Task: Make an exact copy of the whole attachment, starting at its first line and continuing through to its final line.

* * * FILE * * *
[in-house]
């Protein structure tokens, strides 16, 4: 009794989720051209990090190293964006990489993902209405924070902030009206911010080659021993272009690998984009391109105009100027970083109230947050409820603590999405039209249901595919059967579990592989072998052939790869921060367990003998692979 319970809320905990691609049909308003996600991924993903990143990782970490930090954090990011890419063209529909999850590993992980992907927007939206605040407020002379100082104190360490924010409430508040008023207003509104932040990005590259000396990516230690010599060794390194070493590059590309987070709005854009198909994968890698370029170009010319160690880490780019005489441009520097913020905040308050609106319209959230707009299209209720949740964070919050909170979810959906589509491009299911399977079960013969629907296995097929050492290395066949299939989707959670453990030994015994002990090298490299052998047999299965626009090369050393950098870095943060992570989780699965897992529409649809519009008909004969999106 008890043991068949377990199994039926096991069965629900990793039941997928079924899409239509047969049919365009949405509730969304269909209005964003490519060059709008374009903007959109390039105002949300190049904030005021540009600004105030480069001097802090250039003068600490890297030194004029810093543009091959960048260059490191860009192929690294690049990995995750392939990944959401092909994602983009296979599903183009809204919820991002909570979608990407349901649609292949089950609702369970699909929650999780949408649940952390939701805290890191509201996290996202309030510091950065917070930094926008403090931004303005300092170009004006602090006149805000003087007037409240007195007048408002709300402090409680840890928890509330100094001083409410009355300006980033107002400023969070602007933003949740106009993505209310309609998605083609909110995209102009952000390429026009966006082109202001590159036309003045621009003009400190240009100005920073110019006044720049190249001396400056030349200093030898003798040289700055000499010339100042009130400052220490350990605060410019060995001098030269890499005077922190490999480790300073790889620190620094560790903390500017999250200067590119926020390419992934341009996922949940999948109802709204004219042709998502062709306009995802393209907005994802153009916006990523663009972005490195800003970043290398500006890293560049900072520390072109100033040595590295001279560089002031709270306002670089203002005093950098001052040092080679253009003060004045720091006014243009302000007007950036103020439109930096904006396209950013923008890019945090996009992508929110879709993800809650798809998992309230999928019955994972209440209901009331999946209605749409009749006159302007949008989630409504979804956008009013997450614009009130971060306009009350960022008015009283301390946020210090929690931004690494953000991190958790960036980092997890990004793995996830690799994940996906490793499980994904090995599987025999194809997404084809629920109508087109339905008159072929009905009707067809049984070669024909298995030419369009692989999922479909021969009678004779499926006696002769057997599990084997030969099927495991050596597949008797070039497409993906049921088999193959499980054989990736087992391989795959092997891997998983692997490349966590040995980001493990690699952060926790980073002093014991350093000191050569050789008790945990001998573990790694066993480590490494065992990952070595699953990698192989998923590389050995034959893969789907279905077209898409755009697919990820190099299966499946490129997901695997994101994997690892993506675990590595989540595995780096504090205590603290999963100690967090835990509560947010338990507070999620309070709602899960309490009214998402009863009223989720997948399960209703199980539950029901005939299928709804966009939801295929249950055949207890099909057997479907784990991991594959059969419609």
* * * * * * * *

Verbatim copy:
[in-house]
């Protein structure tokens, strides 16, 4: 009794989720051209990090190293964006990489993902209405924070902030009206911010080659021993272009690998984009391109105009100027970083109230947050409820603590999405039209249901595919059967579990592989072998052939790869921060367990003998692979 319970809320905990691609049909308003996600991924993903990143990782970490930090954090990011890419063209529909999850590993992980992907927007939206605040407020002379100082104190360490924010409430508040008023207003509104932040990005590259000396990516230690010599060794390194070493590059590309987070709005854009198909994968890698370029170009010319160690880490780019005489441009520097913020905040308050609106319209959230707009299209209720949740964070919050909170979810959906589509491009299911399977079960013969629907296995097929050492290395066949299939989707959670453990030994015994002990090298490299052998047999299965626009090369050393950098870095943060992570989780699965897992529409649809519009008909004969999106 008890043991068949377990199994039926096991069965629900990793039941997928079924899409239509047969049919365009949405509730969304269909209005964003490519060059709008374009903007959109390039105002949300190049904030005021540009600004105030480069001097802090250039003068600490890297030194004029810093543009091959960048260059490191860009192929690294690049990995995750392939990944959401092909994602983009296979599903183009809204919820991002909570979608990407349901649609292949089950609702369970699909929650999780949408649940952390939701805290890191509201996290996202309030510091950065917070930094926008403090931004303005300092170009004006602090006149805000003087007037409240007195007048408002709300402090409680840890928890509330100094001083409410009355300006980033107002400023969070602007933003949740106009993505209310309609998605083609909110995209102009952000390429026009966006082109202001590159036309003045621009003009400190240009100005920073110019006044720049190249001396400056030349200093030898003798040289700055000499010339100042009130400052220490350990605060410019060995001098030269890499005077922190490999480790300073790889620190620094560790903390500017999250200067590119926020390419992934341009996922949940999948109802709204004219042709998502062709306009995802393209907005994802153009916006990523663009972005490195800003970043290398500006890293560049900072520390072109100033040595590295001279560089002031709270306002670089203002005093950098001052040092080679253009003060004045720091006014243009302000007007950036103020439109930096904006396209950013923008890019945090996009992508929110879709993800809650798809998992309230999928019955994972209440209901009331999946209605749409009749006159302007949008989630409504979804956008009013997450614009009130971060306009009350960022008015009283301390946020210090929690931004690494953000991190958790960036980092997890990004793995996830690799994940996906490793499980994904090995599987025999194809997404084809629920109508087109339905008159072929009905009707067809049984070669024909298995030419369009692989999922479909021969009678004779499926006696002769057997599990084997030969099927495991050596597949008797070039497409993906049921088999193959499980054989990736087992391989795959092997891997998983692997490349966590040995980001493990690699952060926790980073002093014991350093000191050569050789008790945990001998573990790694066993480590490494065992990952070595699953990698192989998923590389050995034959893969789907279905077209898409755009697919990820190099299966499946490129997901695997994101994997690892993506675990590595989540595995780096504090205590603290999963100690967090835990509560947010338990507070999620309070709602899960309490009214998402009863009223989720997948399960209703199980539950029901005939299928709804966009939801295929249950055949207890099909057997479907784990991991594959059969419609």